- SQL software/process times must be on the low end, <25ms. If it is a shared SQL resource, be mindful that EPDM is picky and any lag in process time of SQL actions can result in group file processing on the EPDM side going bonkers, with workflow transitions not completing entirely on all files or files even becoming stuck in in-between states with automatic transitions.
- WiFi - Do. Not. Use. Plug it in, save yourself a headache.
- Run ping tests between clients and servers. Trace the routes. If the ping is too high or there are too many hops, fix it or be stuck with irregular and bad EPDM performance.
- If multiple sites, make sure your users are logging into the right/local archive server. You'd think this would seem obvious, but you'd be surprised how many times I've made someone's day by logging them into the right server and they are blown away by the speed of EDPM all of a sudden.
This is on the money, thank you for these tips... I'm honestly going to save quite a bit of this too.
In addition to workflows, a very good way to simplify them is to simplify/reduce the number of notification settings.
That's interesting about the replication settings, I wasn't aware those could affect performance as well. Good to know!
I just sent this note to our Solidworks "Support" folks. They are clueless of how to manage SQLServer.
We've had issues for years and I think we finally got to the bottom of it.
We followed your recommendations at the bottom (reindexing crap not shown here and suggested by others above) you sent us a while back and it did not solve the performance problem.
We did work around the problem by rebooting the server every night but that was a band aide to the real problem.
Well today the real problem reared it’s head. The OS drive ran out of diskspace (the database itself is on a separate drive).
After digging into it I realized that SQL had created a 90GB recovery Journal file for the database.
This Journal is kept since the last Backup of the database. The problem is SQLServer isn’t aware that we are backing up the system and just let the journal continue.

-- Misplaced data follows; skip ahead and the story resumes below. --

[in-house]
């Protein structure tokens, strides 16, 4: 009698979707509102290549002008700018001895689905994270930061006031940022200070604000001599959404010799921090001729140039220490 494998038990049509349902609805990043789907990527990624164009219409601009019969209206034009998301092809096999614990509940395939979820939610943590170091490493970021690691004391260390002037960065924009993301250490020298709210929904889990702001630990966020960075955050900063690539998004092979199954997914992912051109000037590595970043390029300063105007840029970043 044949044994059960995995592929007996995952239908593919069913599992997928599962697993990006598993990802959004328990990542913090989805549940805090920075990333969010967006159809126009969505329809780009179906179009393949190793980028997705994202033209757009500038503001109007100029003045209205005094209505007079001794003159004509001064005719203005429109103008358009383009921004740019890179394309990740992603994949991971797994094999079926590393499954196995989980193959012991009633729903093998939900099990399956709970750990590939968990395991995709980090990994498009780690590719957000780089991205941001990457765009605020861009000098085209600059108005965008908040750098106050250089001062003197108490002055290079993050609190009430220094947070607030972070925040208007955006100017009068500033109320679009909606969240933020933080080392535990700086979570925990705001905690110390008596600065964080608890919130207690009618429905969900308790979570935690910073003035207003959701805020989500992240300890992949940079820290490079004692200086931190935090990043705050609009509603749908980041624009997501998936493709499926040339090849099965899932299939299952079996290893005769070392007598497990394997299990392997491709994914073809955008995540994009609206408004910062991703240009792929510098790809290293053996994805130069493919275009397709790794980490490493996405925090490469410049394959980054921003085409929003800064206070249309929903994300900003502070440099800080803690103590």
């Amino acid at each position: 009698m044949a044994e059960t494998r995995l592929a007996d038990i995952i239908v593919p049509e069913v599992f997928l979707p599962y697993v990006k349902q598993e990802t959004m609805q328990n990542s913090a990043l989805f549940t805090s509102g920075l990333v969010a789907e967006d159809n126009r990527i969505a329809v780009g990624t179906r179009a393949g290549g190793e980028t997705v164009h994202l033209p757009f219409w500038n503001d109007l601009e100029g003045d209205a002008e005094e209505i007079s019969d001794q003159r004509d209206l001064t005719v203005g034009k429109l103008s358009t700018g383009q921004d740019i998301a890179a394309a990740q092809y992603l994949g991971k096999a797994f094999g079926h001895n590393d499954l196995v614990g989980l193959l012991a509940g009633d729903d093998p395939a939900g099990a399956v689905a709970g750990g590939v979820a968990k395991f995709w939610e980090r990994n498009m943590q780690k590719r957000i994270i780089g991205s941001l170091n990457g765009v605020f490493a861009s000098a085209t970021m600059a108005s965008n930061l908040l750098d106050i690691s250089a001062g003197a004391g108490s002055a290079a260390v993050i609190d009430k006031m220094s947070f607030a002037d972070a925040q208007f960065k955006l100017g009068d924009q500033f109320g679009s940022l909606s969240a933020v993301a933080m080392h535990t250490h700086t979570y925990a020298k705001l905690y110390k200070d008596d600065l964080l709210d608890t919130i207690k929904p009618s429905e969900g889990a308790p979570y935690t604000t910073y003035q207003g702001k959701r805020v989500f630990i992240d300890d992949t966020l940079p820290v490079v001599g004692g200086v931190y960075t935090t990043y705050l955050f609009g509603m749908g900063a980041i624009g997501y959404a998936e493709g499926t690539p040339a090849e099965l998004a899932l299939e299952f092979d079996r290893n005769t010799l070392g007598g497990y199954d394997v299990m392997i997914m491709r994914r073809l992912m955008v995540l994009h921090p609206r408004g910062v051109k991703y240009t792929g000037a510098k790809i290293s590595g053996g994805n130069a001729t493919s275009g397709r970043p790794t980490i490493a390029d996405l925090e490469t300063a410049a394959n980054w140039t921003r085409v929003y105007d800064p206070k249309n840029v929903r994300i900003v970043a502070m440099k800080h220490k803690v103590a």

So this is like a couple years of journaling. That’s what was slowing it down.
We are using standard Microsoft tools to Backup but our server is running under a Virtual Machine and the entire virtual machine is backed up. It doesn’t know it’s being backed up.
So customers need to make sure their Backup is Informing SQLServer that it’s being backed up or shut this “feature” (Recoverable since last backup) off.
The Journals are kept here and should not be excessively large
c:\Program Files\Microsoft SQL Server\MSSQL10_50.MSSQLSERVER\MSSQL\DATA\*.LDF
These are the steps to DISABLE a Recovery (since backup) Journal.
In SQL Manager:
1. Right click database
2. Choose Properties
3. Click on the 'Options' tab.
4. Set recovery model to SIMPLE
5. Next, choose the FILES tab
6. Now make sure you select the LOG file and scroll right. Under the "Autogrowth" heading click the dots ....
7. Then disable Autogrowth (This is optional and will limit additional growth)
8. Then click OK and set the "Initial Size" to the size you wish to have (I set mine to 20MB)
9. Click OK to save changes
10. Then right-click the DB again, and choose "Tasks > Shrink > Database", press OK.
11. Now compare your file sizes!:)
For folks that are running "good" with large databases it's because you are using a backup procedure that informs SQLServer that the backup is done on a regular basis or you disabled the recovery journal as shown above. Unless you are backing up the Journal every minute it's nearly useless.